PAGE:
Chapter 12
Inference for Two Numerical Populations
12.1
Comparing the Means of Two Populations; Independent
Samples
We have two populations. If you want to study them individually, use the methods of Chapter 11.
In this section we learn how to compare the populations, usingestimationandhypothesistesting.
In this section we assume that we have random samples from the two populations and that the
samples are independent. (Independent samples were discussed in Chapter 9.)
We begin with some notation. The Frst population has mean
μ
1
,s
tanda
rddev
ia
t
ion
σ
1
and
variance
σ
2
1
.Thesecondpopu
la
t
ionhasmean
μ
2
,standarddeviation
σ
2
and variance
σ
2
2
.
Of course, the researcher does not know these six numbers, butNaturedoes.
We begin with the problem of estimation. Our goal is to estimate
μ
1

μ
2
.Ourda
tacons
is
tof
independent random samples from the two populations.
Denote the data from the Frst population by:
x
1
,x
2
,...,x
n
1
;anddeno
tetheda
taf
romthe
second population by:
y
1
,y
2
,...,y
n
2
.
It is, of course, important to look at the data and think about the purpose of the research. If it
seems reasonable scientiFcally to compare the two populations by comparing their means, then we
will proceed with the methods introduced in this section.
We summarize our two sets of data by computing their means and standard deviations, which
are denoted by:
¯
X,S
1
,
¯
Y
and
S
2
when we view them as random variables, with observed values:
¯
x,s
1
,
¯
y
and
s
2
.
Our point estimate of
μ
1

μ
2
is
¯
X

¯
Y
.
There is a CLT for this problem too. ±irst, it shows us how to standardize our estimator:
W
=
(
¯
X

¯
Y
)

(
μ
1

μ
2
)
±
(
σ
2
1
/n
1
)+(
σ
2
2
/n
2
)
.
(12.1)
139
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View Full DocumentSecond, it states that we can approximate probabilities for
W
by using the snc and that in the limit
as both sample sizes become larger and larger, the approximations are accurate.
First, we need to eliminate the unknown parameters in the denominator of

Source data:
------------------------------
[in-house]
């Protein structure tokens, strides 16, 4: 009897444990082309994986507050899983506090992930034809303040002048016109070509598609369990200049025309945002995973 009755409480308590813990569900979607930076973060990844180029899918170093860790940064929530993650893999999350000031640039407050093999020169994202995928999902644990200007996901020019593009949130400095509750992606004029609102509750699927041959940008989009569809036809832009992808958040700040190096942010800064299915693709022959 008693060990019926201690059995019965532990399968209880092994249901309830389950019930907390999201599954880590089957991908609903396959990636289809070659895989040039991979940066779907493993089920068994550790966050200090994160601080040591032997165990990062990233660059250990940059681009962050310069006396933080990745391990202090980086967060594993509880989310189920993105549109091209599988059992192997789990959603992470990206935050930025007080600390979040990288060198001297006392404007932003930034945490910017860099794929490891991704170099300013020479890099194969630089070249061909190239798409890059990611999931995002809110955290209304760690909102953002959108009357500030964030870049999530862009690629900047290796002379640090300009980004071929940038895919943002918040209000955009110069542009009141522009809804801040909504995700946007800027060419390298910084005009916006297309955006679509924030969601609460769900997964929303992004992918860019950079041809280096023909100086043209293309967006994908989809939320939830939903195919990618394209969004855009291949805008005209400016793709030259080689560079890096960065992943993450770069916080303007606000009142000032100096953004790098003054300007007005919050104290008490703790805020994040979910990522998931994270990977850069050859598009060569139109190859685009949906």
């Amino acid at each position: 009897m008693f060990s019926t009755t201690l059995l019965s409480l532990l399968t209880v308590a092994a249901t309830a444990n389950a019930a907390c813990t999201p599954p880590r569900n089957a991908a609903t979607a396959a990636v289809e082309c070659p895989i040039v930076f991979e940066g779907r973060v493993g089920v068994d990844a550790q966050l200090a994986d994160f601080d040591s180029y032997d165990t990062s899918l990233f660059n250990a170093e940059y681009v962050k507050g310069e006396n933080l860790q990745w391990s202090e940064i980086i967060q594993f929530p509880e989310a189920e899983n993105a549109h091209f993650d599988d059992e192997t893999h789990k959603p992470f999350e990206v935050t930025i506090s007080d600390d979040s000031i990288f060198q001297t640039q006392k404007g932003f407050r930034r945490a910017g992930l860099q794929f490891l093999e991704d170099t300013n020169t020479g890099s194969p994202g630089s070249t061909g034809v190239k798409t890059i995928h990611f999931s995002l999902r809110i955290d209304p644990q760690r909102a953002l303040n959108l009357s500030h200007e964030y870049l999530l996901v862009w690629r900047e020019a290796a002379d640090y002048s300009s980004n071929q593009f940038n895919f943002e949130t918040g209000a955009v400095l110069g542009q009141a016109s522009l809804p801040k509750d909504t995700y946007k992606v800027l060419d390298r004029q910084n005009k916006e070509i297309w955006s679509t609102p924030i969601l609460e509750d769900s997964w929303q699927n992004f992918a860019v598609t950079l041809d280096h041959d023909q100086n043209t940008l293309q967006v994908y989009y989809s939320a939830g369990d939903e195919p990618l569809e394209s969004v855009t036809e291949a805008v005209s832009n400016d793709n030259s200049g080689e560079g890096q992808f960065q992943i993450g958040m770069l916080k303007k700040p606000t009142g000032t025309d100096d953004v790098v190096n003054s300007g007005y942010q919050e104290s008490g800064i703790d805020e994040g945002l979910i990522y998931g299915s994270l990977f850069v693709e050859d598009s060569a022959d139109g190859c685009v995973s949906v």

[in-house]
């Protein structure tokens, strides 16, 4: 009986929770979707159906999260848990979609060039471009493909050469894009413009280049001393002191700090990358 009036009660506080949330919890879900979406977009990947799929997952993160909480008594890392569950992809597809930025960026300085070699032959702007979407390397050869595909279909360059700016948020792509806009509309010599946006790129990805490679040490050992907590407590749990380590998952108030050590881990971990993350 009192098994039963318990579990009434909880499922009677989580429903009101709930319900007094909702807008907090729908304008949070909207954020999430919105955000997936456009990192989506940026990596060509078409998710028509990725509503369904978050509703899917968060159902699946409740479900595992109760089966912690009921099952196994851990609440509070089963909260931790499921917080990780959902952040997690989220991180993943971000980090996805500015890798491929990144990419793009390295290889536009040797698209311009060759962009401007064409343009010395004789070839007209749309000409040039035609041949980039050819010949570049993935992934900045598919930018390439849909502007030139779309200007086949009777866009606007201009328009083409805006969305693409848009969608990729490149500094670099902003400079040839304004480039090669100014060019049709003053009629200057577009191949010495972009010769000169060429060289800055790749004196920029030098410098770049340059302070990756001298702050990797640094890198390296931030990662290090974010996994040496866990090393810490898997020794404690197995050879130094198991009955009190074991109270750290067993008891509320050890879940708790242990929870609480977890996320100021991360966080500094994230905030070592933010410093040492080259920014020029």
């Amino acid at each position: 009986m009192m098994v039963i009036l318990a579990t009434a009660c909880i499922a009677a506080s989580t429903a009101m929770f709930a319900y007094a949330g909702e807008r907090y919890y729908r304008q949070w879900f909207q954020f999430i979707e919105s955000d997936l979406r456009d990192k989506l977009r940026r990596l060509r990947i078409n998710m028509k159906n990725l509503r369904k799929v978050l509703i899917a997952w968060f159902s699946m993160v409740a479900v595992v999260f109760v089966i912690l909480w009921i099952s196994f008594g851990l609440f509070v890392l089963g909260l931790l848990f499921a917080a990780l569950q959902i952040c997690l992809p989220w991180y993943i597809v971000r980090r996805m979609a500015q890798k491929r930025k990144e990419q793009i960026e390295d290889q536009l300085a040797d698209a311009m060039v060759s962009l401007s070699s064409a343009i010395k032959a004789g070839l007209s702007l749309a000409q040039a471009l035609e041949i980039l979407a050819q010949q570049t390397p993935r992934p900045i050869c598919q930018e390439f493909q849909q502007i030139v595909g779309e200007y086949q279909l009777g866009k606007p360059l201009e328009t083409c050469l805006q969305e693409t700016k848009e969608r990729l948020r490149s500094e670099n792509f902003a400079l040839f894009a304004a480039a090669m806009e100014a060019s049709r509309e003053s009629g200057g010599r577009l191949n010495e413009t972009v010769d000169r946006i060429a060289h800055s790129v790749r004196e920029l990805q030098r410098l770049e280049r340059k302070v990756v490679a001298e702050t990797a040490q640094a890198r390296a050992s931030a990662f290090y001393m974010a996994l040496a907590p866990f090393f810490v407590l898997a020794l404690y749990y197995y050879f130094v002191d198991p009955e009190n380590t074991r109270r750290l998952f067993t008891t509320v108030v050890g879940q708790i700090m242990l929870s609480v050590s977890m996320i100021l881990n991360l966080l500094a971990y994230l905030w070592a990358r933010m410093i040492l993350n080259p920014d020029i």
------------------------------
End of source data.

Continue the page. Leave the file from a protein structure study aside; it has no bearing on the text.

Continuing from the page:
W
.Becau
sethe
re
are now two unknown parameters where in Chapter 11 there was one, this will require additional
care. Second, we will need to decide what to use for our reference curve: the snc of the CLT (and
Slutsky) or the
t
curves of Gosset.
When all the smoke has cleared, statisticians suggest three methods, referred to in my text as
Cases 1, 2 and 3. I personally think that Case 2 is scienti±cally worthless, so we won’t cover it.
(It is
mathematically
interesting, which is, in my opinion, why books feature it. Me, I put it in my
book because I did not want to automatically lose the ‘Case 2 market.’)
We will begin with Case 3; I will follow the popular terminology and call this the large sample
approximation method.
12.1.1
Case 3: The Large Sample Approximation
Case 3 makes a lot of sense to the new student of Statistics: simply replace the population variances
by their corresponding sample variances. This changes our earlier
W
to
W
3
.(The3isforCase3
.)
W
3
=
(
¯
X

¯
Y
)

(
μ
1

μ
2
)
±
(
S
2
1
/n
1
)+(
S
2
2
/n
2
)
.
(12.2)
Case 3 states that we should use the snc as our reference curve.Th
isleadstothefo
l
low
ingformu
la
for the CI for
μ
1

μ
2
:
(¯
x

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 Fall '11
 hanlon
 Variance, researcher, independent random samples

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